Save Your Wallet, Buy Used

Written By: Sophie Archambault

I’ve always loved reading. In the third grade, for a “What I Want to Be When I Grow Up” project, I interviewed the local librarian. I feel lost at sea when I don’t have a book-in-progress in my backpack or purse, and my favorite birthday gift is a new hardcover or a Barnes and Noble gift card. But buying books can be expensive! The price of hardcovers often creeps dangerously close to $30, and even most paperbacks cost just under $20. And what to do when your shelves inevitably get overwhelmed and you need to clear space? Enter our hero: the second (or third or fourth) hand book. There are many places to buy, sell, and donate used books. Below are some of my favorites:

1. The Raven

Source: Raven Used Books

Top of my list is The Raven, a used bookstore with not one but two locations in Massachusetts. Though my personal preference is for the Northampton location, the Cambridge shop in Harvard Square is also a good option if you’re in the area.

2. Book Barn

Source: Free Images

Niantic’s Book Barn is a reader’s paradise with a unique setup. There is the eponymous barn, of course with three floors of packed shelving, but the property also has numerous outbuildings and stands connected by winding paths and fairy gardens. They also have goats and cats on the property and two other branch locations in Niantic.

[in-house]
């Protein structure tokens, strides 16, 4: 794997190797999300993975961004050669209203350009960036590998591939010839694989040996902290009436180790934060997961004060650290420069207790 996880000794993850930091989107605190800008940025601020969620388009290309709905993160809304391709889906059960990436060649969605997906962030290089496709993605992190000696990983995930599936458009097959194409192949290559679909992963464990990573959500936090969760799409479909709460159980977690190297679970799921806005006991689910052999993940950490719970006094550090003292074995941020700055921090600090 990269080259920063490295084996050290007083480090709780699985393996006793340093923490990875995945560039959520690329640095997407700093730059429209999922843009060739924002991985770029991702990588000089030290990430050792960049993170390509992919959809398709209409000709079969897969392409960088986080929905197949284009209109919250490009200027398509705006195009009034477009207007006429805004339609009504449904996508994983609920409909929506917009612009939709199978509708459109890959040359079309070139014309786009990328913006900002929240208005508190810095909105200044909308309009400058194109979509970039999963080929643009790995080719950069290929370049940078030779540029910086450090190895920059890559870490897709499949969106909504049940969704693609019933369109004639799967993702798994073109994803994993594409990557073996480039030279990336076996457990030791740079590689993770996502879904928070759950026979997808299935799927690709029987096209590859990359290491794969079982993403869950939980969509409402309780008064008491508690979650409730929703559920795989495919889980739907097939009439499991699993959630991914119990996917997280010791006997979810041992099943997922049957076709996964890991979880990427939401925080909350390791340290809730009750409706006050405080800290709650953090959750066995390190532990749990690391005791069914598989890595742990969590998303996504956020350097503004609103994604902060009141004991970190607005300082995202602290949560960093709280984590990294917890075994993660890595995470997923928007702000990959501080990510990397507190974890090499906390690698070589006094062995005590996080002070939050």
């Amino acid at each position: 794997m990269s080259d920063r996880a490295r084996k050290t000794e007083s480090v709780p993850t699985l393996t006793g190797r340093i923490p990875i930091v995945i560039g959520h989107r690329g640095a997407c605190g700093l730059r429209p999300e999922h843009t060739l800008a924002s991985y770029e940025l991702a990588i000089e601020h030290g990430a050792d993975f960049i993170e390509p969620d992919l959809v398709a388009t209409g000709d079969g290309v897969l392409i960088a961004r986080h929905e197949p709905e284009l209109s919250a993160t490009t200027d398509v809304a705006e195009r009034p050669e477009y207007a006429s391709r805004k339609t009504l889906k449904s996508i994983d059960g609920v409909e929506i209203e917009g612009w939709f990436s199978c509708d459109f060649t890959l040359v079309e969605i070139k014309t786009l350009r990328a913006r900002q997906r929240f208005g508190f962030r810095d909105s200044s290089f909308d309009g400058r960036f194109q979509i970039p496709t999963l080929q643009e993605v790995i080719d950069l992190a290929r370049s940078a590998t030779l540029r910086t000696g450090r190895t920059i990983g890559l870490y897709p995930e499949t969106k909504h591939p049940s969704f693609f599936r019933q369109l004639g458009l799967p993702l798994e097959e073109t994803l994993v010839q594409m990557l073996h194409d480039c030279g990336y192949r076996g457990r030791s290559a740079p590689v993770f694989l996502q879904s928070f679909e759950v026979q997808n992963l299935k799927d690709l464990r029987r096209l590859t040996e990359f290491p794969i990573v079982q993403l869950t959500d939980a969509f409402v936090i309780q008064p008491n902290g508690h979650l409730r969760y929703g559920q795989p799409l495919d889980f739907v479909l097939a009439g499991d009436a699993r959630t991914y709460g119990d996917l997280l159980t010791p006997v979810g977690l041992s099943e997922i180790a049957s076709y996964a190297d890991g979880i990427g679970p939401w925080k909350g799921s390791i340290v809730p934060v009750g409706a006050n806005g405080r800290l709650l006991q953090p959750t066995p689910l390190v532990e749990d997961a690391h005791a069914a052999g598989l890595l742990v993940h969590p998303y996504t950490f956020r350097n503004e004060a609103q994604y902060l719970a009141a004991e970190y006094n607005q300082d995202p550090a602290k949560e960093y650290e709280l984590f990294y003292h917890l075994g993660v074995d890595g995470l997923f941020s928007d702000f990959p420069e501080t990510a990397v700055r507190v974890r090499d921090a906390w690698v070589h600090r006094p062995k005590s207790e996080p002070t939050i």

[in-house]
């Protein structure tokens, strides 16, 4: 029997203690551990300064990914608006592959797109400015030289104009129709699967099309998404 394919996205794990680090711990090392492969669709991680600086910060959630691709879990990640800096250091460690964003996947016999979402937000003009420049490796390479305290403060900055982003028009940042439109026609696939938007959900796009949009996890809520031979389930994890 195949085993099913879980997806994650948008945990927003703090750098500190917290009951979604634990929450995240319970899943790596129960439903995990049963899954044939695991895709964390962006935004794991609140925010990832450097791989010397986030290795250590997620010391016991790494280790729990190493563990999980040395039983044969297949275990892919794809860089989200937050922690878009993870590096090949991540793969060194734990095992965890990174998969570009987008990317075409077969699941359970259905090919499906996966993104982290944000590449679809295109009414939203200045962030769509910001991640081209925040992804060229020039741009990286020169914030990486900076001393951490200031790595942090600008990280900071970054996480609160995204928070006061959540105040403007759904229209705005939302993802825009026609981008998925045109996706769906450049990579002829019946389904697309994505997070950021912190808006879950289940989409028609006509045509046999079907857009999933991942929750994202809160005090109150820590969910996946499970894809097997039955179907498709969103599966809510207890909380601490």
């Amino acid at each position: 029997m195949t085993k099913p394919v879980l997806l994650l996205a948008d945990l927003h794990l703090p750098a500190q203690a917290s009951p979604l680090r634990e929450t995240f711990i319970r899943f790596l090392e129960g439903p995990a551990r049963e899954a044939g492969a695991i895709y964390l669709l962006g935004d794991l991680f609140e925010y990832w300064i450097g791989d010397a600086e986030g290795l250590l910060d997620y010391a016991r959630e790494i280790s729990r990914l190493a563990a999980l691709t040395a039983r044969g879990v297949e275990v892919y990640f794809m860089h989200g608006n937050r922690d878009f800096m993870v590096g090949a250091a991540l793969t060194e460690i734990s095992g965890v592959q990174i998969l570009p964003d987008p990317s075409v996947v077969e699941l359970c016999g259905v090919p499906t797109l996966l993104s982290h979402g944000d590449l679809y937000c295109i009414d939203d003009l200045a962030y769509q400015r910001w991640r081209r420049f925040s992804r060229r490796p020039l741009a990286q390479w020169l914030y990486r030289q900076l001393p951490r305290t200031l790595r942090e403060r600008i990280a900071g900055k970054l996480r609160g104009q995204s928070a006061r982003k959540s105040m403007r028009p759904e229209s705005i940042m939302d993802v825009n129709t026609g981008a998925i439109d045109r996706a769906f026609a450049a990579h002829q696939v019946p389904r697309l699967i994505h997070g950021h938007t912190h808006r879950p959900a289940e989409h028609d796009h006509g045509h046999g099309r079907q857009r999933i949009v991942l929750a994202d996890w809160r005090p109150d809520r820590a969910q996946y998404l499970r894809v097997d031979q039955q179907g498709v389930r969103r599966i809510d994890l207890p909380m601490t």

3. Better World Books

Source: Tips N Tidbits

My sister introduced Better World Books, an online used book site, to me a few years ago and I’ll never buy books from Amazon again. Better World Books rescues books that would otherwise be destined for the landfill and re-sells them or recycles them if they don’t get sold. For every book you buy from their site, they donate one to a person in need. They also have an option for carbon-neutral shipping and frequently have deals to save even more money on your already inexpensive haul!

4. The Strand

Source: The Strand

New York City’s Strand is well-known for the sheer volume of books they carry. According to their website, they currently house 2.5 million books, both used and new. Though I’ve only been once, I highly recommend it sheerly for the experience of getting lost in the floor-to-ceiling bookshelves. When I visited in the summer, used books were on rolling shelves on the sidewalk outside as well as inside the store.

5. Look Locally

Source: Flickr

You don’t have to travel far to find or donate used books! Of course, you can search sites like Better World Books from the comfort of your home, but you can also find physical used books nearby. Many libraries collect and sell used books or host used book sales with generalized pricing, so you don’t pay more than a dollar or two for any book, no matter the condition or publication date. Also, check to see if your town or one nearby has any Little Free Libraries, where anyone can drop off and pick up books for free.


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